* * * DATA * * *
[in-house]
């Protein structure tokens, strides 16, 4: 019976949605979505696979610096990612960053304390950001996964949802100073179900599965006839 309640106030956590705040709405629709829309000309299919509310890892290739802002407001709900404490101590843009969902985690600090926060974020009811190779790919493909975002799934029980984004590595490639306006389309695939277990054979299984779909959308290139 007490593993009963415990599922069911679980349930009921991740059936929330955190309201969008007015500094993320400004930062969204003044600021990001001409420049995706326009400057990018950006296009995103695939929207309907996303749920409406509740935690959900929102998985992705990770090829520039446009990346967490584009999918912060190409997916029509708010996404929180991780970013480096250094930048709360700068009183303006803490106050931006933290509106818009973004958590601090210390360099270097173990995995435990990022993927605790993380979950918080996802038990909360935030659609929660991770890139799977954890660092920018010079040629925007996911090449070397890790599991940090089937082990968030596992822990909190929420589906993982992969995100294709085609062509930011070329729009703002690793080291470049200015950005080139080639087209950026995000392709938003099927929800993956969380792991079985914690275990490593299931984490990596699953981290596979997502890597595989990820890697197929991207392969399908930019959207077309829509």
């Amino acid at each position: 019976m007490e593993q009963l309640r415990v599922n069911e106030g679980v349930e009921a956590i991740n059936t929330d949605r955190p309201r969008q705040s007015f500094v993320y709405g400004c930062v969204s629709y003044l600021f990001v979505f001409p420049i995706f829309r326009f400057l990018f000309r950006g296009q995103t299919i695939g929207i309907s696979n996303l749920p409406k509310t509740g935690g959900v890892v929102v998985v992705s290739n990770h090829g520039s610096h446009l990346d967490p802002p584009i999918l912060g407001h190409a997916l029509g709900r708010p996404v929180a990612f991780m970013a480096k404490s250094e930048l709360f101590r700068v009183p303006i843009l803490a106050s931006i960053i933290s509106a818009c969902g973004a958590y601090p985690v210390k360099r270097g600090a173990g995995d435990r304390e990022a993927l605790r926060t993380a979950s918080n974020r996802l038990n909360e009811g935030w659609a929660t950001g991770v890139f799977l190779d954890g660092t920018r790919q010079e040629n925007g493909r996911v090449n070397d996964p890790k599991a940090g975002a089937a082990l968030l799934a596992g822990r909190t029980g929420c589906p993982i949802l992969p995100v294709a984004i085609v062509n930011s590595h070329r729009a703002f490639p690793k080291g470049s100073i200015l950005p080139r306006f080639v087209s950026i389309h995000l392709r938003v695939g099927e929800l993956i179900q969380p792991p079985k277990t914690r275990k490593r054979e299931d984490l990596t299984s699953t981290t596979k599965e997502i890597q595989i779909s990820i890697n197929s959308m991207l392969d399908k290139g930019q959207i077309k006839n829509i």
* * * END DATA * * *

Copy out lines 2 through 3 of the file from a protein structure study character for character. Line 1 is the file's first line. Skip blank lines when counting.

């Protein structure tokens, strides 16, 4: 019976949605979505696979610096990612960053304390950001996964949802100073179900599965006839 309640106030956590705040709405629709829309000309299919509310890892290739802002407001709900404490101590843009969902985690600090926060974020009811190779790919493909975002799934029980984004590595490639306006389309695939277990054979299984779909959308290139 007490593993009963415990599922069911679980349930009921991740059936929330955190309201969008007015500094993320400004930062969204003044600021990001001409420049995706326009400057990018950006296009995103695939929207309907996303749920409406509740935690959900929102998985992705990770090829520039446009990346967490584009999918912060190409997916029509708010996404929180991780970013480096250094930048709360700068009183303006803490106050931006933290509106818009973004958590601090210390360099270097173990995995435990990022993927605790993380979950918080996802038990909360935030659609929660991770890139799977954890660092920018010079040629925007996911090449070397890790599991940090089937082990968030596992822990909190929420589906993982992969995100294709085609062509930011070329729009703002690793080291470049200015950005080139080639087209950026995000392709938003099927929800993956969380792991079985914690275990490593299931984490990596699953981290596979997502890597595989990820890697197929991207392969399908930019959207077309829509």
């Amino acid at each position: 019976m007490e593993q009963l309640r415990v599922n069911e106030g679980v349930e009921a956590i991740n059936t929330d949605r955190p309201r969008q705040s007015f500094v993320y709405g400004c930062v969204s629709y003044l600021f990001v979505f001409p420049i995706f829309r326009f400057l990018f000309r950006g296009q995103t299919i695939g929207i309907s696979n996303l749920p409406k509310t509740g935690g959900v890892v929102v998985v992705s290739n990770h090829g520039s610096h446009l990346d967490p802002p584009i999918l912060g407001h190409a997916l029509g709900r708010p996404v929180a990612f991780m970013a480096k404490s250094e930048l709360f101590r700068v009183p303006i843009l803490a106050s931006i960053i933290s509106a818009c969902g973004a958590y601090p985690v210390k360099r270097g600090a173990g995995d435990r304390e990022a993927l605790r926060t993380a979950s918080n974020r996802l038990n909360e009811g935030w659609a929660t950001g991770v890139f799977l190779d954890g660092t920018r790919q010079e040629n925007g493909r996911v090449n070397d996964p890790k599991a940090g975002a089937a082990l968030l799934a596992g822990r909190t029980g929420c589906p993982i949802l992969p995100v294709a984004i085609v062509n930011s590595h070329r729009a703002f490639p690793k080291g470049s100073i200015l950005p080139r306006f080639v087209s950026i389309h995000l392709r938003v695939g099927e929800l993956i179900q969380p792991p079985k277990t914690r275990k490593r054979e299931d984490l990596t299984s699953t981290t596979k599965e997502i890597q595989i779909s990820i890697n197929s959308m991207l392969d399908k290139g930019q959207i077309k006839n829509i």